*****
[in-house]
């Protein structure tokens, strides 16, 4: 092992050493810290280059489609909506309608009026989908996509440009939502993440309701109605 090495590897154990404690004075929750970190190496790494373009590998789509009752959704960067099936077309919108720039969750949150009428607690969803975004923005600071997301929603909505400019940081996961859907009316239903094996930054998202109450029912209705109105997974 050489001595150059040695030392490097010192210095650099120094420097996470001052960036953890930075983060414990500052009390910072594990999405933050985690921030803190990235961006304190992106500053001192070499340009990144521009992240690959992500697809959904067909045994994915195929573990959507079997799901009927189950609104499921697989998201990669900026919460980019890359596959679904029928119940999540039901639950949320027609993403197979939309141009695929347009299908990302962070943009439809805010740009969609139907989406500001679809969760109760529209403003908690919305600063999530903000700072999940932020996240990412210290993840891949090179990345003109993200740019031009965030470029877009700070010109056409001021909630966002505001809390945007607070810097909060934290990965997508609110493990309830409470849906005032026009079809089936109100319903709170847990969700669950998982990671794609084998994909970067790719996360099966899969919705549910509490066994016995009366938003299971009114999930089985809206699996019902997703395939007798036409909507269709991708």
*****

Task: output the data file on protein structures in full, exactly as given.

[in-house]
């Protein structure tokens, strides 16, 4: 092992050493810290280059489609909506309608009026989908996509440009939502993440309701109605 090495590897154990404690004075929750970190190496790494373009590998789509009752959704960067099936077309919108720039969750949150009428607690969803975004923005600071997301929603909505400019940081996961859907009316239903094996930054998202109450029912209705109105997974 050489001595150059040695030392490097010192210095650099120094420097996470001052960036953890930075983060414990500052009390910072594990999405933050985690921030803190990235961006304190992106500053001192070499340009990144521009992240690959992500697809959904067909045994994915195929573990959507079997799901009927189950609104499921697989998201990669900026919460980019890359596959679904029928119940999540039901639950949320027609993403197979939309141009695929347009299908990302962070943009439809805010740009969609139907989406500001679809969760109760529209403003908690919305600063999530903000700072999940932020996240990412210290993840891949090179990345003109993200740019031009965030470029877009700070010109056409001021909630966002505001809390945007607070810097909060934290990965997508609110493990309830409470849906005032026009079809089936109100319903709170847990969700669950998982990671794609084998994909970067790719996360099966899969919705549910509490066994016995009366938003299971009114999930089985809206699996019902997703395939007798036409909507269709991708």